Guava Island plays out as masculine fantasy, fueled by artistic hubris and an odd fixation with traditional gender roles. Deni wants to get the island back to the way it was, but it's unclear as to how he knows what it used to be like and how he can bring it back. There are no scenes where Deni is given a vision of the past that compels him to change the future. He does it simply because he is the de facto protagonist, despite the fact that Kofi is our only real window into the mythology of Guava Island. Kofi seems to be intentionally sidelined, robbing the film of its rightful protagonist in favor of a male character. Kofi's connection to the island is much more believable than Deni's. It's a much quieter, more understanding love. As Kofi, Rihanna channels a nurturing spirit, giving everything to her small, mostly symbolic role. As Glover overacts, Rihanna displays a quiet comfort with the material. As an artist from Barbados, Rihanna displays a much more intuitive relationship with Caribbean culture. Knowing this, it's especially criminal that her character doesn't sing a single note in the film.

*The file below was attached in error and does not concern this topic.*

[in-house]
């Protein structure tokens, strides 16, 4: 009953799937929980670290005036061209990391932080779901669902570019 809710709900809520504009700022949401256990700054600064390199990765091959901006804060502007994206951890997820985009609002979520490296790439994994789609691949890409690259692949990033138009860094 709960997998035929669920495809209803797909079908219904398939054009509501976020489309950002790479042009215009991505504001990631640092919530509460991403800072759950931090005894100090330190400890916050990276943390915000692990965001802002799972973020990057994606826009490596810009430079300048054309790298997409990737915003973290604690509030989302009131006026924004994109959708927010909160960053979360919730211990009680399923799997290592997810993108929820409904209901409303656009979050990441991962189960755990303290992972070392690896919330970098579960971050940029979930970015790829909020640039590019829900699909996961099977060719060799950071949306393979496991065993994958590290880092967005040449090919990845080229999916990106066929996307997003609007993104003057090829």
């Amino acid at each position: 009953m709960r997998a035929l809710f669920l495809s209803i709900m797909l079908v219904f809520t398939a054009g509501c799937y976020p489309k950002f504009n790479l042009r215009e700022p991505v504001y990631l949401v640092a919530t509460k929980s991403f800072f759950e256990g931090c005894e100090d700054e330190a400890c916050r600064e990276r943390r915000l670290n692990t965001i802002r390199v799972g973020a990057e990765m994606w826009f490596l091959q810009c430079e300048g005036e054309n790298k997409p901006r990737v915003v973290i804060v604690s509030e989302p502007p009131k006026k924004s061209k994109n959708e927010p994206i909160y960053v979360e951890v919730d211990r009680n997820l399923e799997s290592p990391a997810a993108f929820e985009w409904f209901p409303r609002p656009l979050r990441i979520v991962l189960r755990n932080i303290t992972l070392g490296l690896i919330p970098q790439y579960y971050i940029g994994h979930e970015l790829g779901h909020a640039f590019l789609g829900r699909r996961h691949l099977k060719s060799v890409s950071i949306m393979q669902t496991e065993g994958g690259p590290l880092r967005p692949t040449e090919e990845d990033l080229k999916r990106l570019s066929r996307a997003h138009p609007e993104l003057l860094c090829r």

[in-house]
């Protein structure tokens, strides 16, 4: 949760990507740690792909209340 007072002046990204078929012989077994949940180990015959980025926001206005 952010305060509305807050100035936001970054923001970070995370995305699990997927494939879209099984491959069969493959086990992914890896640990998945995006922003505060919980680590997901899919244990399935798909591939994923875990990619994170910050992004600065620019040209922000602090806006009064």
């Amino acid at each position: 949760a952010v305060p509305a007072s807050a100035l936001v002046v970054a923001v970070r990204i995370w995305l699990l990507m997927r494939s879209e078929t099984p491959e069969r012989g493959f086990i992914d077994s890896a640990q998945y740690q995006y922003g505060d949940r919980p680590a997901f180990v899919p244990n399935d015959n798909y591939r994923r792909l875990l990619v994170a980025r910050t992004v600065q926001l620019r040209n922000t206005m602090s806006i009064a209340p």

Ultimately, Guava Island feels like a compromise between the extended music video it clearly is and the feature film it desperately wants to be. Compare Guava Island to last year's Dirty Computer, Janelle Monáe's film with a shorter runtime that manages to showcase both a boundary-breaking album and a radical queer sci-fi narrative with images that meld perfectly with the music it attempts to represent. In contrast, Guava Island is a meandering 55 minutes, introducing characters it refuses to develop in service of an unconvincing hero narrative. Murai provides viewers with a lush color palette but is otherwise subdued behind the camera. The movie looks too straightforward to be fantasy and too undercooked to be taken seriously.
Guava Island's most damning sin is that it's unconvincing -- both aesthetically and in its assertion of Deni as a selfless, romantic, revolutionary hero. In the end, the only character worth caring about is Kofi. It's unfortunate the filmmakers couldn't see that.